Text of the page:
Travellers held captive in St. Stephen border traffic on Monday witnessed an eyecatching site - Bhaktimarga Swami, a Hare Krishna monk in a fading orange robe, who was passing through town on a cross-Canada walk. Some men of the cloth would be uncomfortable with the attention, but for the Chatham, Ontario native it is old-hat - this being his third 7,800-kilometre, cross-Canada walk.
Beginning in 1993, Swami set off from Vancouver Island for Cape Spear, New Foundland. Ten years later he finished the circle by walking the opposite direction. His 2007 installment, like the first, started in the West.
Similar to others who have undertaken voyages of this type, of course Terry Fox comes to mind, Swami has a stated cause, albeit unconventional. His motive is not to raise funds, though he gladly accepts donations, instead he says, “it’s like a friendraiser.” He aims to promote walking and a simpler lifestyle than most Canadians know.
In an interview on Monday, Swami explained the benefits of what he calls “reflective walking.” “I’d like to think that I’m doing this for Canada, to encourage people to walk more and give their car a break. Really, I’m promoting a care free, car free kind of culture,” he said. In an age where rising temperatures threaten the planet, people assume that Swami has an environmental agenda, but he said that’s not the case.
He says that by caring about one’s body and spirit, a concern for the environment comes naturally. “When you go walking you sort a lot of things out for yourself in your mind,” he said. And by doing so he hopes to inspire people and be inspired by the people he meets.
As a teacher and practitioner of bhakti yoga, the self-styled “walking monk” espouses the benefits of his lifestyle. “It’s better for me than anything,” he says. Swami reasons that legs make up approximately half the human body and deserve the same level of stimulation that we often reserve for our minds and stomach.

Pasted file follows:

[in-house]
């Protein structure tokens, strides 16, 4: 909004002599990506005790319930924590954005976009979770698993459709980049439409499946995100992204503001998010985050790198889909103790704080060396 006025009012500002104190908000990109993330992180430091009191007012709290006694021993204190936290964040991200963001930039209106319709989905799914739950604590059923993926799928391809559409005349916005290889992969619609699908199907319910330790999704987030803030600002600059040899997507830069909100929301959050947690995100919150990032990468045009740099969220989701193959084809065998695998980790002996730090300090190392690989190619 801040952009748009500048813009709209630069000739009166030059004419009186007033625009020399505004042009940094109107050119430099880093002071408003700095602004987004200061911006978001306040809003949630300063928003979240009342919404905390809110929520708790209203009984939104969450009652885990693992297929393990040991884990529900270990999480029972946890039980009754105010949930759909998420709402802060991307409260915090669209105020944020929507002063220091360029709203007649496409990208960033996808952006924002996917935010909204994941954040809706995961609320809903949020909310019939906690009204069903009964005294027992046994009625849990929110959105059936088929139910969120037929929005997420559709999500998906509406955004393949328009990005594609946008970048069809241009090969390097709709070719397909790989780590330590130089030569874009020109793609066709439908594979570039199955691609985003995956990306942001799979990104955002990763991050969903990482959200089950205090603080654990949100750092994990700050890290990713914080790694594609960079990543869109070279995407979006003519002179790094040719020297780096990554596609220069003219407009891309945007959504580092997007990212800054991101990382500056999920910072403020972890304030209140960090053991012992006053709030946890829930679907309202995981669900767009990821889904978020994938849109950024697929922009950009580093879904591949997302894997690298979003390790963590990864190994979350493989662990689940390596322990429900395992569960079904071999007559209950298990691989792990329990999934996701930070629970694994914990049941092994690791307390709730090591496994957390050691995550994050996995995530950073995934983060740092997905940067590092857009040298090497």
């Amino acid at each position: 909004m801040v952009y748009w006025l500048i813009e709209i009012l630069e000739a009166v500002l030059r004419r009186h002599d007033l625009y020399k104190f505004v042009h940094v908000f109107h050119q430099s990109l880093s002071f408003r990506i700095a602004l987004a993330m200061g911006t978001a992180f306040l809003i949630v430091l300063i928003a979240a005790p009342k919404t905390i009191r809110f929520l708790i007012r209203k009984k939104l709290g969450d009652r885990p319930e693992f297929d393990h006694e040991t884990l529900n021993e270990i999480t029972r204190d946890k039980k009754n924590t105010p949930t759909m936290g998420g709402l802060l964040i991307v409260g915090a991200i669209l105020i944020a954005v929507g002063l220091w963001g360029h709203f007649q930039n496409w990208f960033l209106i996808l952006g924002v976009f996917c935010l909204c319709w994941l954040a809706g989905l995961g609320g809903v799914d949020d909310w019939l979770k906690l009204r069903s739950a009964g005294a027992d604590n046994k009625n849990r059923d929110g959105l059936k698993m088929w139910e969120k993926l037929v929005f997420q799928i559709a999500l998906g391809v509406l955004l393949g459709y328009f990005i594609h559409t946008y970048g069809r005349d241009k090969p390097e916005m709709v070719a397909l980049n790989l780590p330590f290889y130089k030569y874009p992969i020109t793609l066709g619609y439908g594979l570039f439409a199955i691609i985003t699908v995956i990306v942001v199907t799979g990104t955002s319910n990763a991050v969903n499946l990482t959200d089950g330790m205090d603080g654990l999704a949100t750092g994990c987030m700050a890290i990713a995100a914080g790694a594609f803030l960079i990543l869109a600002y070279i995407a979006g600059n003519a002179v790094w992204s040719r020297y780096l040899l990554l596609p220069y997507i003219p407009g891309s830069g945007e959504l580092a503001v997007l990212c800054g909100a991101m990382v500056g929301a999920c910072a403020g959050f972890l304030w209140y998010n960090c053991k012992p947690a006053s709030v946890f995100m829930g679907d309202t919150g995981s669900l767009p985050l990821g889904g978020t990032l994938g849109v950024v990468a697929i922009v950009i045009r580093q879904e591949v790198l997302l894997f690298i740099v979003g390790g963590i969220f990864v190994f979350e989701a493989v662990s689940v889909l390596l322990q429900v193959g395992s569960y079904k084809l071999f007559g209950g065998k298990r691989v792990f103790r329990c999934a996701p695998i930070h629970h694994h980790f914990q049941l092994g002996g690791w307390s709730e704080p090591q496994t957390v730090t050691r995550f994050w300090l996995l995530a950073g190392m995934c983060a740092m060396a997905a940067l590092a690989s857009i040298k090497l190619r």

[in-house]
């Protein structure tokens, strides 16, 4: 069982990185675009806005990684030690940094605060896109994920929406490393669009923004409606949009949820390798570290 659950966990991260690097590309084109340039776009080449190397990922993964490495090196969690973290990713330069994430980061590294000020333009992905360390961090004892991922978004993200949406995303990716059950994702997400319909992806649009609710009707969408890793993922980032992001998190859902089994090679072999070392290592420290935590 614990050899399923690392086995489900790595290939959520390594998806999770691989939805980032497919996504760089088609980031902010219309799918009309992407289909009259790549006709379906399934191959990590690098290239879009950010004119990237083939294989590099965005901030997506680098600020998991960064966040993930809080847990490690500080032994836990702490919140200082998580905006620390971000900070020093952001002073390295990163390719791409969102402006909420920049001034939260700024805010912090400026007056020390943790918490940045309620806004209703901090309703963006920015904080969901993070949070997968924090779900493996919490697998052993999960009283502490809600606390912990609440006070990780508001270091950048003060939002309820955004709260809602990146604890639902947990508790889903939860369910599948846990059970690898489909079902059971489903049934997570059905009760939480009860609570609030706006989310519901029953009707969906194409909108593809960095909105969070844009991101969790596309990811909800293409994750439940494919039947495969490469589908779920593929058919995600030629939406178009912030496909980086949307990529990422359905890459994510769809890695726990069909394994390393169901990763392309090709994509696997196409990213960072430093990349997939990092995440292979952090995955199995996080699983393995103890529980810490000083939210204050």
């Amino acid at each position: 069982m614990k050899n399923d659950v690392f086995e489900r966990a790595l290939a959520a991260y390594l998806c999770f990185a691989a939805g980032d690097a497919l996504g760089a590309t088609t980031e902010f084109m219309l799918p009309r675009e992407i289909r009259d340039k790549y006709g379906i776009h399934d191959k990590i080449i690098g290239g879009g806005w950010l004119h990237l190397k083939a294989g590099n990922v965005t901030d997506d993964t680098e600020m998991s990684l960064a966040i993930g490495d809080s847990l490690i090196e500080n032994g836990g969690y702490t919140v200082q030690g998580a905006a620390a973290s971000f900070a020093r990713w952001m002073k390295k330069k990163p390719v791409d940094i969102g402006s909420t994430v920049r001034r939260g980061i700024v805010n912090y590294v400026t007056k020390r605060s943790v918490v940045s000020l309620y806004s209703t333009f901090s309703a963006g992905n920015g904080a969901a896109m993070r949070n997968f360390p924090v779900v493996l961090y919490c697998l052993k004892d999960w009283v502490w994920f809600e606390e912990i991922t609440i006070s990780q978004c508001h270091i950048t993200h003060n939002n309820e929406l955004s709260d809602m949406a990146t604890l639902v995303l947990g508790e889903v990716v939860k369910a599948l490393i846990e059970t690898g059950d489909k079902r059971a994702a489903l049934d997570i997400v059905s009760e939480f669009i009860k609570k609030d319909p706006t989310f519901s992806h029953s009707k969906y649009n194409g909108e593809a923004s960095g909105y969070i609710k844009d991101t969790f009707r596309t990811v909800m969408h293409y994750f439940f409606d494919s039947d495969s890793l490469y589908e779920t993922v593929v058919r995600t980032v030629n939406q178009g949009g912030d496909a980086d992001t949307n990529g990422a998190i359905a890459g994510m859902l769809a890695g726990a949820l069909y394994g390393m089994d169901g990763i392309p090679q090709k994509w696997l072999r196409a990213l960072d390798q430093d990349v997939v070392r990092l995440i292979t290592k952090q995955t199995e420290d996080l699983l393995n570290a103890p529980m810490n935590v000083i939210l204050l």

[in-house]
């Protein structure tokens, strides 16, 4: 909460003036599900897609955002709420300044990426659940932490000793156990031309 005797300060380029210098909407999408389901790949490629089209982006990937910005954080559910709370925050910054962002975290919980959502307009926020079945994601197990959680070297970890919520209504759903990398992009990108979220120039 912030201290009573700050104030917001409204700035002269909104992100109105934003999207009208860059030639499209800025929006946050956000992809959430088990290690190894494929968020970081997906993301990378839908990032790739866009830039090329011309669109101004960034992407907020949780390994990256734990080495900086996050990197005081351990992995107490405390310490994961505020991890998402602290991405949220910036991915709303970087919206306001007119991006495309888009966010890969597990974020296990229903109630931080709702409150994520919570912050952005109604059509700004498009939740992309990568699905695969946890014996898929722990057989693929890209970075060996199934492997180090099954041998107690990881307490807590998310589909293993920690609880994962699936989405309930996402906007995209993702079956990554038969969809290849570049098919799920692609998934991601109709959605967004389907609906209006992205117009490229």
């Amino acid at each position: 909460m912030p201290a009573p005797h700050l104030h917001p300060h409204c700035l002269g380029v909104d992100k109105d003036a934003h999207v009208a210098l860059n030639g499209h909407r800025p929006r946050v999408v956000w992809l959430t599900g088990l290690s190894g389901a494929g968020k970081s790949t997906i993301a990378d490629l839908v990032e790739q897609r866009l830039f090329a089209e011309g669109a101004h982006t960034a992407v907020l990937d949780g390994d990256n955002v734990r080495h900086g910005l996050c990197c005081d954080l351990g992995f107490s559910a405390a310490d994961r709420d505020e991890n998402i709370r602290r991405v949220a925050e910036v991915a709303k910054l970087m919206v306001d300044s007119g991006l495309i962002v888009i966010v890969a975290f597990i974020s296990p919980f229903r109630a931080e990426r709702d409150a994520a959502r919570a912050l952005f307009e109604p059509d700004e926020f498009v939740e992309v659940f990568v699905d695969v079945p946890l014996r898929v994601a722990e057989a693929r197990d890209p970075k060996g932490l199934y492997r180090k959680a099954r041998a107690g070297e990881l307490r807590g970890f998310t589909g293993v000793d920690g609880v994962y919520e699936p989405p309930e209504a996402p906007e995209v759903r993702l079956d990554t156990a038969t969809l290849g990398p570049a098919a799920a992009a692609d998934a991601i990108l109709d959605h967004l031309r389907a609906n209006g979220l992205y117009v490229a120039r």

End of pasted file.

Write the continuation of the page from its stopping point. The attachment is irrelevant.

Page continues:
One might say that this monk indeed walks the walk.
On his voyages, Swami said he’s experienced plenty of good heartedness from fellow Canadians. People who listen to the soft-spoken man will invite him into their homes and give him food and drink. Many passersby have pulled over and offered rides, all of which he declined. Swami says that these sympathetic people often just want to talk, and for him that validates his purpose.
“Kindness,” says the 54-year old, “is a religion in itself.”
When asked what sort of footwear he trusts to take him cross-country, Swami bends purposefully forward and lifts his robe shin high to reveal a pair of olive coloured rubber Crocs. Inside he has an insert for arch support that looks as though it has melded into the clog. He has tried running shoes and sneakers but says they are constricting and that whatever affects your feet will affect many other organs in your body.
Where to next? On Monday Swami planned on travelling from St. Stephen to Saint John to catch the ferry to Digby, Nova Scotia. From there he’ll walk through Nova Scotia to Prince Edward Island. Walking across the Maritime provinces, the monk is encouraged by his prospects. “The more East you go, the sweeter it gets in terms of people’s hospitality.”
You can keep track of Bhakti Marg Swami's journey on his personal journal: thewalkingmonk.blogspot.com